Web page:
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A web threat is any method of carrying out a cybercrime using social media, email with links to malicious websites, or otherwise enticing people to reveal personal information online. Web threats also can download malicious software called malware onto a user’s computer without them knowing, so the software can collect information and send it to an unknown party. Another technique is phishing, which involves persuading people to provide sensitive financial information under false pretenses. A personal computer may also be used as part of a botnet to create a network for cyber criminals to steal information and spread malicious code. Any web threat can cause severe financial damage and cause the loss of important business information, as well as damage sales, brand, or personal reputation.
With the sophisticated multimedia technologies built into websites, often referred to as Web 2.0, malware such as Trojans and spyware can be downloaded unsuspectingly just by visiting a site. The ability for nearly anyone to add content to websites and databases has created more opportunities for cybercrime as well. Corporate and personal accounts face the consequences of phishing, a common web threat. A website can mimic the site of a bank or other institution which the consumer or executive recognizes, and prompt them to input details that can be used for profit. Many times phishing is carried out via a link embedded in an email.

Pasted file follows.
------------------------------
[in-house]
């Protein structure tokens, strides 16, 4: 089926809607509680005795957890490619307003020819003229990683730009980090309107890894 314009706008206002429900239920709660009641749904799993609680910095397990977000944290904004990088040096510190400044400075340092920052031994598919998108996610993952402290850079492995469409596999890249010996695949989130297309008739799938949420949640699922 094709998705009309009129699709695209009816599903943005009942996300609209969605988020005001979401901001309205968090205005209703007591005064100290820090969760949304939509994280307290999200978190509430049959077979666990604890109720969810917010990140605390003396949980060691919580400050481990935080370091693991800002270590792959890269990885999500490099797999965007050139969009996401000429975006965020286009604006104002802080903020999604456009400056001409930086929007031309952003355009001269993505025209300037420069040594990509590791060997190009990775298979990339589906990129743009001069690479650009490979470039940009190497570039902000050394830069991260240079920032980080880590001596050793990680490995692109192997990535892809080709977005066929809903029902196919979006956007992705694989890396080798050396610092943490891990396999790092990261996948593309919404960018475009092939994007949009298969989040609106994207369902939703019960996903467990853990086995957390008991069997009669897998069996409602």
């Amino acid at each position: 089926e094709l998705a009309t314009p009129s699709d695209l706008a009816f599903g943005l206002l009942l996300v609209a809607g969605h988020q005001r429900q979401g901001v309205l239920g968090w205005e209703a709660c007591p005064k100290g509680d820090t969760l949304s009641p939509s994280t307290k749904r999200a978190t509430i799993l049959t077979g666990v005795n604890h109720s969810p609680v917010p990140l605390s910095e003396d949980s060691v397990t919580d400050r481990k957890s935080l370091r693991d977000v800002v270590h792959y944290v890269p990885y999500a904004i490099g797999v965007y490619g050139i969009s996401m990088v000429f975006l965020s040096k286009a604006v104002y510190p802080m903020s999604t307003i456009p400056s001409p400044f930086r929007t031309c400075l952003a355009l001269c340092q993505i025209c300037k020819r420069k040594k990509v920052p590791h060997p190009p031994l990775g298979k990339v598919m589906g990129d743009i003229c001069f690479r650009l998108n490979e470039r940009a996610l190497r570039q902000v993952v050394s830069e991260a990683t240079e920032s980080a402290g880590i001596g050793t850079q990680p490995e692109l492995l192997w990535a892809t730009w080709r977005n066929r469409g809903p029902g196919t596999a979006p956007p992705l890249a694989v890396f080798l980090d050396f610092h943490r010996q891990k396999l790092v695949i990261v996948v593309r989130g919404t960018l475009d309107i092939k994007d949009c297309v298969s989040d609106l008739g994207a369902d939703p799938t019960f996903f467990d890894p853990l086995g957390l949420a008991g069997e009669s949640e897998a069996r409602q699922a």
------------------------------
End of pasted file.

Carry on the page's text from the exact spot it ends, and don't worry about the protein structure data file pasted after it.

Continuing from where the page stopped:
Web threats are not only perpetuated by visiting websites or opening emails. They are driven by the spread of social media as well, and even adding personal details to a social media website can put someone at considerable risk. Hackers go to extreme lengths to create their web threats, and often make use of legitimate website content and corporate logos. A malicious site is sometimes difficult to tell apart from a legitimate one, making detection and web security a challenge and heightening both personal and IT risk.
A web threat can be completely undetectable to a computer user. Malware can be downloaded simultaneously with webpage content using Hypertext Markup Language (HTML), in a process that is invisible to the user. Web threats can be spread so easily because they use access levels that need to be open for communications and information access. They are also harder to detect than viruses programmed to spread rapidly, because most threats change quickly and remain invisible before appearing. By the time it is discovered, a web threat can completely disable hard drives, operating systems, and expensive applications.